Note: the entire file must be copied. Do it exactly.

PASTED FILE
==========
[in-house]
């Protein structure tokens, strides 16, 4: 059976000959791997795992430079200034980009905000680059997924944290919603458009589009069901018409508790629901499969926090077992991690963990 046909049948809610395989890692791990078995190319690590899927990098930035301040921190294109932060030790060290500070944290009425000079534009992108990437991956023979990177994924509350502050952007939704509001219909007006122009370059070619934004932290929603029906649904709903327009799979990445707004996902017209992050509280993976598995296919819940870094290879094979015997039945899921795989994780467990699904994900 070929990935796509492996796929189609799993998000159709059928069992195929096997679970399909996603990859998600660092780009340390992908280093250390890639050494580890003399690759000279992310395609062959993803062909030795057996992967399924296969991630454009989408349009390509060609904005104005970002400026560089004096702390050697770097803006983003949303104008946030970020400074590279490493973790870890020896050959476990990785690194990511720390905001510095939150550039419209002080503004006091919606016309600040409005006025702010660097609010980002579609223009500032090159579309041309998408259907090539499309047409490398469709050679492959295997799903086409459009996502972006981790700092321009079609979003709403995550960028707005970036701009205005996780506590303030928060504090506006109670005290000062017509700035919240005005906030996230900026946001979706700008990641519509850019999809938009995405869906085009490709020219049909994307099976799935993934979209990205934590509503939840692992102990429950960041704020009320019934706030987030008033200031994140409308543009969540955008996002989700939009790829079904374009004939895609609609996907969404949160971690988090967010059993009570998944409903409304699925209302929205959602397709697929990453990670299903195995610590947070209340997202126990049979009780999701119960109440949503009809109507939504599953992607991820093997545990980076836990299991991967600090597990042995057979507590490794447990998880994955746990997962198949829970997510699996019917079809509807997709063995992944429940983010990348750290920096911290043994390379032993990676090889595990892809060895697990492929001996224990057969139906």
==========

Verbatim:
[in-house]
């Protein structure tokens, strides 16, 4: 059976000959791997795992430079200034980009905000680059997924944290919603458009589009069901018409508790629901499969926090077992991690963990 046909049948809610395989890692791990078995190319690590899927990098930035301040921190294109932060030790060290500070944290009425000079534009992108990437991956023979990177994924509350502050952007939704509001219909007006122009370059070619934004932290929603029906649904709903327009799979990445707004996902017209992050509280993976598995296919819940870094290879094979015997039945899921795989994780467990699904994900 070929990935796509492996796929189609799993998000159709059928069992195929096997679970399909996603990859998600660092780009340390992908280093250390890639050494580890003399690759000279992310395609062959993803062909030795057996992967399924296969991630454009989408349009390509060609904005104005970002400026560089004096702390050697770097803006983003949303104008946030970020400074590279490493973790870890020896050959476990990785690194990511720390905001510095939150550039419209002080503004006091919606016309600040409005006025702010660097609010980002579609223009500032090159579309041309998408259907090539499309047409490398469709050679492959295997799903086409459009996502972006981790700092321009079609979003709403995550960028707005970036701009205005996780506590303030928060504090506006109670005290000062017509700035919240005005906030996230900026946001979706700008990641519509850019999809938009995405869906085009490709020219049909994307099976799935993934979209990205934590509503939840692992102990429950960041704020009320019934706030987030008033200031994140409308543009969540955008996002989700939009790829079904374009004939895609609609996907969404949160971690988090967010059993009570998944409903409304699925209302929205959602397709697929990453990670299903195995610590947070209340997202126990049979009780999701119960109440949503009809109507939504599953992607991820093997545990980076836990299991991967600090597990042995057979507590490794447990998880994955746990997962198949829970997510699996019917079809509807997709063995992944429940983010990348750290920096911290043994390379032993990676090889595990892809060895697990492929001996224990057969139906």